Glenn Howells reveals 49-storey octagonal tower for Birmingham

21/5/20

The locally-headquartered practice published proposals for the 49-storey Octagon building on Summer Row - billed as the 'world's tallest octagonal tower' - as public consultation got under way this week (5 May).

If approved, the 346-home build-to-rent tower would be the first housing to be erected within the £700 million development, which is led by Argent and Hermes.

It would be taller than Birmingham's current highest point, the 152m BT Tower, although both will soon be dwarfed by Glancy Nicholls Architects' approved 61-storey skyscraper at 100 Broad Street.

The AJ reported in December 2018 that construction of certain buildings within the Paradise Birmingham masterplan were in the balance after developers overspent on phase one and needed to find almost £50 million to unlock phase two.

Glenn Howells Architects has revealed images of a 155m-tall residential tower designed for the huge Paradise Birmingham development

The locally-headquartered practice published proposals for the 49-storey Octagon building on Summer Row - billed as the 'world's tallest octagonal tower' - as public consultation got under way this week (5 May).

If approved, the 346-home build-to-rent tower would be the first housing to be erected within the £700 million development, which is led by Argent and Hermes.

It would be taller than Birmingham's current highest point, the 152m BT Tower, although both will soon be dwarfed by Glancy Nicholls Architects' approved 61-storey skyscraper at 100 Broad Street.

The AJ reported in December 2018 that construction of certain buildings within the Paradise Birmingham masterplan were in the balance after developers overspent on phase one and needed to find almost £50 million to unlock phase two.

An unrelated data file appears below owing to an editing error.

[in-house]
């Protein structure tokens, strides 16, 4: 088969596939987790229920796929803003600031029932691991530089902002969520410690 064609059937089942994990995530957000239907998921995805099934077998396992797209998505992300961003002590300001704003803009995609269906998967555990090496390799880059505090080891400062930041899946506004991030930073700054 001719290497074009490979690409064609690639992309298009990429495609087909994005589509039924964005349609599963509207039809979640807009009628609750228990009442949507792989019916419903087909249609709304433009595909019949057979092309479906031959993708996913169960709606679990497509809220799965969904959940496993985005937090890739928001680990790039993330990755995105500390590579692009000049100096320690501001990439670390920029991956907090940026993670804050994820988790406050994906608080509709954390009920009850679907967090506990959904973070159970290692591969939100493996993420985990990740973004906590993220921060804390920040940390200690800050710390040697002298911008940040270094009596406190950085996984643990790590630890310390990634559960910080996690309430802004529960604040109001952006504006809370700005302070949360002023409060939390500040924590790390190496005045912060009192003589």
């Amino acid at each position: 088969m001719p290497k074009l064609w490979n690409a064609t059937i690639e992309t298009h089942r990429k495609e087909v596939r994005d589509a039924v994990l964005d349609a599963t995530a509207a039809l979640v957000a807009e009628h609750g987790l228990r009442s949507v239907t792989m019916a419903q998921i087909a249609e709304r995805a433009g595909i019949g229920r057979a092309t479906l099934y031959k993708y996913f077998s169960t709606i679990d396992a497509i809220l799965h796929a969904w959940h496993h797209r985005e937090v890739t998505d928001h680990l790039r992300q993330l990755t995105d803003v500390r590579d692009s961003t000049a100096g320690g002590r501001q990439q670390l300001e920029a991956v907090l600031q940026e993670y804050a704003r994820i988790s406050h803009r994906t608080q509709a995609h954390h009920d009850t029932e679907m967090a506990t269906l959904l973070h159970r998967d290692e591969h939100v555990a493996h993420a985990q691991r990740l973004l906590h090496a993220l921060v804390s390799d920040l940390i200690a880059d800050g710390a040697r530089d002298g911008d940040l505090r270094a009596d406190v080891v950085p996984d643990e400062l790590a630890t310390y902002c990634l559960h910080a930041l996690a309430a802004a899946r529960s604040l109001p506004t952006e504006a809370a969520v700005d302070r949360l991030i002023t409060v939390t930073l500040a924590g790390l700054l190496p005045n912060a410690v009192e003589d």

After that impasse was overcome, work has started on Glenn Howells' office-led One Centenary Square, with the practice's newly-revealed Octagon building expected to be the next submitted for planning as the developers react to a perceived opportunity in the residential market.

Octagon, which will replace the 77 Paradise Circus Queensway office block, is expected to feature a number of homes for affordable rent and a mix of one, two and three-bedroom units.

Consultation will take place online before a planning application is submitted to Birmingham City Council in the summer. Work could start on site next year and be completed by 2024.

Glenn Howells partner Dav Bansal said the distinctive octagonal shape of the tower would create a 'landmark' for Birmingham.

'It will be a distinct and instantly recognisable design offering homes of unparalleled individuality, with every apartment enjoying a generous 13m facet of the Octagon,' he said.

'The horizontal expression of the façade enables the internal rooms to open up to panoramic views of the city and residents will also enjoy access to a wellness centre, workout studios and private lounges.'

Argent regional director Rob Groves said the developer wanted Octagon to be 'one of the finest apartment schemes ever seen in the UK'.

'We want this building to really stand out, which is why we have been working so hard behind the scenes with Glenn Howells Architects to come up with a very pure design that will create a true landmark, capable of holding its own on the Birmingham skyline both now and in the future,' he added.

'It is also about creating a real experience for everyone who lives at Octagon. The unique shape of the building means the homes will be spacious and, due to its landscape windows, height and position on the Birmingham ridge, every single home at Octagon will have spectacular views across the city.'

Birmingham City Council leader Ian Ward said the consultation showed Birmingham was open for business.

'The council is still facilitating the planning process by allowing developers to talk with officers online and I would encourage everyone to use the Octagon website to look at the information around this project and give their feedback,' he said.

'Paradise itself is an important landmark development for the city and the incorporation of a residential element will help bring this mixed-use scheme even further to life.'

Source: Architects Journal

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